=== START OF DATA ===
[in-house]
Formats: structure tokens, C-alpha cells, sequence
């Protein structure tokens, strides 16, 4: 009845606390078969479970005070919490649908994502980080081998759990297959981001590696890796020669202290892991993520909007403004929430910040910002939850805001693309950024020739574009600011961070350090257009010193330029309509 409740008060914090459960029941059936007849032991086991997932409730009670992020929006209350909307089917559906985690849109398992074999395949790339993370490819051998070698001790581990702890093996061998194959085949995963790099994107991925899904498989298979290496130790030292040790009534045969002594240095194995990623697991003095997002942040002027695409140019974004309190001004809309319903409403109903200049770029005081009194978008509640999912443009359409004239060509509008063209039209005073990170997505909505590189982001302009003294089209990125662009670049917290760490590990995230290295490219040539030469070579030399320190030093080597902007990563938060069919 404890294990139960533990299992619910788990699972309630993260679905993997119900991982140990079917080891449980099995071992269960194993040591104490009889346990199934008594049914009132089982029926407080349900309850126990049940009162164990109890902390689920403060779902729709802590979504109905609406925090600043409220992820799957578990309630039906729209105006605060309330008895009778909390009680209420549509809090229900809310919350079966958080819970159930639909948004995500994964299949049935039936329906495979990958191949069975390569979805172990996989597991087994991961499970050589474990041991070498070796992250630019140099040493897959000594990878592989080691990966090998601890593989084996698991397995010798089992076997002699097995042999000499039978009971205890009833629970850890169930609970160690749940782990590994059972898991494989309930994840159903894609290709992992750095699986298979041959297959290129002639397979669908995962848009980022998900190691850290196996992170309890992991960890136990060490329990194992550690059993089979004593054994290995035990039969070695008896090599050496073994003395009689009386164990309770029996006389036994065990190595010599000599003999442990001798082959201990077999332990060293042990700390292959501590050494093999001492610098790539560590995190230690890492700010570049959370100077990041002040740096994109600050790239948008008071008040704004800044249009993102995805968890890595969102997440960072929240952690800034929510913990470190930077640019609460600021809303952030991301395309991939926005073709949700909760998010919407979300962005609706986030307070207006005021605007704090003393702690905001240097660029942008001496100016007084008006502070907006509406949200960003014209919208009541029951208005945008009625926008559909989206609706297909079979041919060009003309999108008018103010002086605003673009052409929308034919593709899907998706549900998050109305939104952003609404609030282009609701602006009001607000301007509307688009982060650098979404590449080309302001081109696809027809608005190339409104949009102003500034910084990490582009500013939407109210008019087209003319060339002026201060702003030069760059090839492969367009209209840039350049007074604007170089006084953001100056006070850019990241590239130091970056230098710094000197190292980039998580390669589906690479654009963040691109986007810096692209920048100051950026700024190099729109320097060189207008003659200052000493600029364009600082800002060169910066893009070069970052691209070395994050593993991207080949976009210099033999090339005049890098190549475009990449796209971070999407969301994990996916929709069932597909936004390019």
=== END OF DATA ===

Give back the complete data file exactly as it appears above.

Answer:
[in-house]
Formats: structure tokens, C-alpha cells, sequence
């Protein structure tokens, strides 16, 4: 009845606390078969479970005070919490649908994502980080081998759990297959981001590696890796020669202290892991993520909007403004929430910040910002939850805001693309950024020739574009600011961070350090257009010193330029309509 409740008060914090459960029941059936007849032991086991997932409730009670992020929006209350909307089917559906985690849109398992074999395949790339993370490819051998070698001790581990702890093996061998194959085949995963790099994107991925899904498989298979290496130790030292040790009534045969002594240095194995990623697991003095997002942040002027695409140019974004309190001004809309319903409403109903200049770029005081009194978008509640999912443009359409004239060509509008063209039209005073990170997505909505590189982001302009003294089209990125662009670049917290760490590990995230290295490219040539030469070579030399320190030093080597902007990563938060069919 404890294990139960533990299992619910788990699972309630993260679905993997119900991982140990079917080891449980099995071992269960194993040591104490009889346990199934008594049914009132089982029926407080349900309850126990049940009162164990109890902390689920403060779902729709802590979504109905609406925090600043409220992820799957578990309630039906729209105006605060309330008895009778909390009680209420549509809090229900809310919350079966958080819970159930639909948004995500994964299949049935039936329906495979990958191949069975390569979805172990996989597991087994991961499970050589474990041991070498070796992250630019140099040493897959000594990878592989080691990966090998601890593989084996698991397995010798089992076997002699097995042999000499039978009971205890009833629970850890169930609970160690749940782990590994059972898991494989309930994840159903894609290709992992750095699986298979041959297959290129002639397979669908995962848009980022998900190691850290196996992170309890992991960890136990060490329990194992550690059993089979004593054994290995035990039969070695008896090599050496073994003395009689009386164990309770029996006389036994065990190595010599000599003999442990001798082959201990077999332990060293042990700390292959501590050494093999001492610098790539560590995190230690890492700010570049959370100077990041002040740096994109600050790239948008008071008040704004800044249009993102995805968890890595969102997440960072929240952690800034929510913990470190930077640019609460600021809303952030991301395309991939926005073709949700909760998010919407979300962005609706986030307070207006005021605007704090003393702690905001240097660029942008001496100016007084008006502070907006509406949200960003014209919208009541029951208005945008009625926008559909989206609706297909079979041919060009003309999108008018103010002086605003673009052409929308034919593709899907998706549900998050109305939104952003609404609030282009609701602006009001607000301007509307688009982060650098979404590449080309302001081109696809027809608005190339409104949009102003500034910084990490582009500013939407109210008019087209003319060339002026201060702003030069760059090839492969367009209209840039350049007074604007170089006084953001100056006070850019990241590239130091970056230098710094000197190292980039998580390669589906690479654009963040691109986007810096692209920048100051950026700024190099729109320097060189207008003659200052000493600029364009600082800002060169910066893009070069970052691209070395994050593993991207080949976009210099033999090339005049890098190549475009990449796209971070999407969301994990996916929709069932597909936004390019």